Where Did It All Go Wrong for Vince Young?

Chris Trapasso@ChrisTrapassoAnalyst IFebruary 13, 2013

PASADENA, CA - JANUARY 04:  Quarterback Vince Young #10 of the Texas Longhorns scores the winning touchdown against the USC Trojans in the fourth quarter during the BCS National Championship Rose Bowl Game on January 4, 2006 in Pasadena, California.  (Photo by Donald Miralle/Getty Images)
Donald Miralle/Getty Images

Vince Young played in the most captivating and emotionally riveting college football national championship game of the modern era, a contest that exceeded its unprecedented hype, and provided a truly transcendent performance for the ages on January 4, 2006.

His Texas Longhorns upset the impeccably dominant USC Trojans, the reigning champs, a team with two Heisman Trophy winners and a litany of NFL players on its roster by a score of 41-38 when Young scampered into the right corner of the end zone on 4th-and-5 from the 9-yard line with 19 seconds to play.

As the confetti swirled in the Pasadena air moments later, Young had finished 30-of-40 for 267 yards passing and with 200 yards and three touchdowns on 19 rushes.

Now, just seven short years later, after that mesmerizing win, Young is lost.

He is out of the NFL and owes close to $2 million on an overdue loan payment, a credit for which he wanted to use a portion of to throw himself a $300,000 birthday party during the 2011 lockout (per the Associated Press).

So, how did Young go from national title game protagonist to a street free agent with life-altering financial troubles? 

Throwing Woes

Before Robert Griffin III, Colin Kaepernick and Cam Newton, Young was the dual-threat quarterback who many believed would turn the NFL landscape upside down.

However, during the 2006 pre-draft process, debates raged in regards to his "unorthodox throwing motion," a Philip Rivers-esque three-quarter delivery that usually produced accurate passes but occasionally caused a few sporadic tosses per game.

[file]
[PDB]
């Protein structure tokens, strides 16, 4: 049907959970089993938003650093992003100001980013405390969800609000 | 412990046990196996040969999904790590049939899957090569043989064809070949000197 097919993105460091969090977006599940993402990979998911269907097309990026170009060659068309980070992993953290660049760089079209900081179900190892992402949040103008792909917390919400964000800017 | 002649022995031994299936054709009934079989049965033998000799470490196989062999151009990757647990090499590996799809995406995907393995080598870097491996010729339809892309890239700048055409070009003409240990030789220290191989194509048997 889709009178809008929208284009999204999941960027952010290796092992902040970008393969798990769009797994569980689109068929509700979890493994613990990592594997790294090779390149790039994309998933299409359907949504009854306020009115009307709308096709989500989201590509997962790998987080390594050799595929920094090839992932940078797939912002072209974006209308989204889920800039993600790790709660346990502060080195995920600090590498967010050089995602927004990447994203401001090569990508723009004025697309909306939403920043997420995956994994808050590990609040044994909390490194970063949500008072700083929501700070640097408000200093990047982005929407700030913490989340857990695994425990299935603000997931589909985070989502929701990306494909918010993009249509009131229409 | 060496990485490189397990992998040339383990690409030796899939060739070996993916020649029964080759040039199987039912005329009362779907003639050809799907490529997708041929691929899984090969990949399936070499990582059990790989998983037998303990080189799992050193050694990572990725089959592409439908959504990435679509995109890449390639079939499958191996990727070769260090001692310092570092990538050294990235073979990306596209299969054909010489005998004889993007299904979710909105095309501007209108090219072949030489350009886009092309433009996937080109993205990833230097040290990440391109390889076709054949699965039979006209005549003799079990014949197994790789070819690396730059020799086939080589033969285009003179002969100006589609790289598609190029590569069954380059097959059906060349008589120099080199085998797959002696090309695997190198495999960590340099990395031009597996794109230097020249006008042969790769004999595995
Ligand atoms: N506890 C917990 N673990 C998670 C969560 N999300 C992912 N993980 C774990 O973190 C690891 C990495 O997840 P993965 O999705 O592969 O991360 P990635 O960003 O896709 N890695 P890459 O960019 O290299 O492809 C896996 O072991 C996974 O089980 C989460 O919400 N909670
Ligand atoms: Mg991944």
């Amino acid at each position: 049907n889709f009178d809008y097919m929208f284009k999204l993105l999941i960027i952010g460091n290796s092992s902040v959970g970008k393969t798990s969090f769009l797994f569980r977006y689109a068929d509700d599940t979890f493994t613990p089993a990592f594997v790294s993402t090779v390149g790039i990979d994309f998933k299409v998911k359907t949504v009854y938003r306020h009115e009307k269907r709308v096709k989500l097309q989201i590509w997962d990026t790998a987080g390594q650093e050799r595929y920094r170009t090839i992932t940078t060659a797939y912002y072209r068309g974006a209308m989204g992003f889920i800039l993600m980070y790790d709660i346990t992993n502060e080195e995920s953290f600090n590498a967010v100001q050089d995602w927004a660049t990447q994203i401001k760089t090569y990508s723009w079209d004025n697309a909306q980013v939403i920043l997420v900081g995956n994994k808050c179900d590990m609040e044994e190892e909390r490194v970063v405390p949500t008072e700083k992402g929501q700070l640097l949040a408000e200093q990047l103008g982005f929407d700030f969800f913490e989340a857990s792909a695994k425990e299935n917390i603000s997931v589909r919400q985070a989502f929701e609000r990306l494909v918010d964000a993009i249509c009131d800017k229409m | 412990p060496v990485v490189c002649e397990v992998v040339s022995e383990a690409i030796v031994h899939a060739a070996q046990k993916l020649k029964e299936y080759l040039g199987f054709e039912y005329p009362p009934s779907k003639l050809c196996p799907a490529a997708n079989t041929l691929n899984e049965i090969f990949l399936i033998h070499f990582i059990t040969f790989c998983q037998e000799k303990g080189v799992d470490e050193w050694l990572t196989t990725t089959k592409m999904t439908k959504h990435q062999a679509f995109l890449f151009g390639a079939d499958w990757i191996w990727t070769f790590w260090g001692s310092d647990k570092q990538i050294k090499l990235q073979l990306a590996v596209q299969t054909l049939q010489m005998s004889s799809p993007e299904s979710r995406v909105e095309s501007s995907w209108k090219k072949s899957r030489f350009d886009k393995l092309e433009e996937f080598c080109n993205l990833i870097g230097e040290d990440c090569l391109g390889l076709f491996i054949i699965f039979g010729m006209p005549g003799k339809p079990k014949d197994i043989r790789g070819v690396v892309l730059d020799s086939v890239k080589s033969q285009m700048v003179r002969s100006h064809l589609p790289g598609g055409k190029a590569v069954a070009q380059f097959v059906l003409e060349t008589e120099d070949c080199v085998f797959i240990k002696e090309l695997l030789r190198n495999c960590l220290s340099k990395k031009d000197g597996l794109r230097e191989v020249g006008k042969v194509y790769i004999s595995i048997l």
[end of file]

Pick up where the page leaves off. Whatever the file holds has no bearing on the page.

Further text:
Playing in the relatively wide-open Big 12 during his junior season for the Longhorns, Young completed 65.2 percent of his passes and made plenty of downfield strikes with relative ease. 

Due to that, even with plenty of criticism surrounding his professional prospectus as a passer, he went No. 3 overall in the 2006 draft to the Tennessee Titans, a franchise owned by Houston's own Bud Adams. 

Though Young lost his first two career starts, he led a clearly flawed Titans club to an 8-8 record in 2006 which included an impressive six-game winning streak. 

Tennessee missed the playoffs, but Young won the Offensive Rookie of the Year. 

However, he only completed 51.5 percent of his passes and threw 12 touchdowns to 13 interceptions. Young was undoubtedly much more effective as an improvisational runner than he was as a traditional pocket passer in his debut season in the NFL.

He scrambled for 552 yards at 6.7 yards per carry and finished the year with seven rushing scores. 

His inability to consistently deliver accurate passes—foreshadowed in his otherwise sparkling rookie campaign—ultimately played a major factor in his eventual demise. 

In 2007, he started 15 games and guided the Titans to the postseason and improved his completion percentage by more than 10 percent. Oddly enough, though, he threw nine touchdowns to a whopping 17 interceptions and his rushing prowess diminished. 

Young averaged only 4.2 yards per carry and reached the end zone just three times on the ground.

He never transitioned as a pure passer, something that must happen for any quarterback—dual-threat or not—to be successful at the professional ranks.  

Psychological Problems

After reaching the playoffs in 2007 behind the multi-faceted skills of Young, hopes were high in Tennessee heading into the 2008 season. 

But, in the season opener against the AFC South rival Jacksonville Jaguars, Titans fans booed Young after he threw his second interception of the game. 

According to the Tennessean per AOL, "Young appeared unwilling to take the field midway through the fourth quarter on Sunday afternoon following his second interception and a resulting cascade of boos from the fans at LP Field."

He did return to the contest, but injured his knee four plays later. 

A photo taken by Stephanie Stradley shows Young being literally distant from his team during a 2007 game against the Texans when Young was sidelined with an injury:

Following his 2008 MCL sprain, Young sent shockwaves through the entire NFL when then head coach Jeff Fisher notified Nashville police after Young's "therapist told the coach the quarterback mentioned suicide several times before driving away from his home with a gun" per ESPN.com.

This Associated Press video succinctly recaps the crazy and rather frightening developments:

To some, the suicide-related news came out of nowhere, but there was reason to be concerned about Young's ability to deal with the pressures that come with playing quarterback in the NFL years before.